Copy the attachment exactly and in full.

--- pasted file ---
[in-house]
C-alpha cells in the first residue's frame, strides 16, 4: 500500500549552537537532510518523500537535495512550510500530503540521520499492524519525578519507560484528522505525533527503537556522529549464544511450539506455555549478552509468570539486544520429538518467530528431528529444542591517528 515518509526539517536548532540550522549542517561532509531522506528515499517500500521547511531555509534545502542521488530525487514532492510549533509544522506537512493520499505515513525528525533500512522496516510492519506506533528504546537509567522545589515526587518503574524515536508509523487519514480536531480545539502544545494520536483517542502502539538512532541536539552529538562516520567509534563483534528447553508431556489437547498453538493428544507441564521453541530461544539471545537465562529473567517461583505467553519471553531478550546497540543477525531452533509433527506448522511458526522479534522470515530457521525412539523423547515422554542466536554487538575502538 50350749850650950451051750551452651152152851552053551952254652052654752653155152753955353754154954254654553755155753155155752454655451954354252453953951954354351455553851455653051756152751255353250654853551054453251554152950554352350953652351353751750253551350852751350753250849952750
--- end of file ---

[in-house]
C-alpha cells in the first residue's frame, strides 16, 4: 500500500549552537537532510518523500537535495512550510500530503540521520499492524519525578519507560484528522505525533527503537556522529549464544511450539506455555549478552509468570539486544520429538518467530528431528529444542591517528 515518509526539517536548532540550522549542517561532509531522506528515499517500500521547511531555509534545502542521488530525487514532492510549533509544522506537512493520499505515513525528525533500512522496516510492519506506533528504546537509567522545589515526587518503574524515536508509523487519514480536531480545539502544545494520536483517542502502539538512532541536539552529538562516520567509534563483534528447553508431556489437547498453538493428544507441564521453541530461544539471545537465562529473567517461583505467553519471553531478550546497540543477525531452533509433527506448522511458526522479534522470515530457521525412539523423547515422554542466536554487538575502538 50350749850650950451051750551452651152152851552053551952254652052654752653155152753955353754154954254654553755155753155155752454655451954354252453953951954354351455553851455653051756152751255353250654853551054453251554152950554352350953652351353751750253551350852751350753250849952750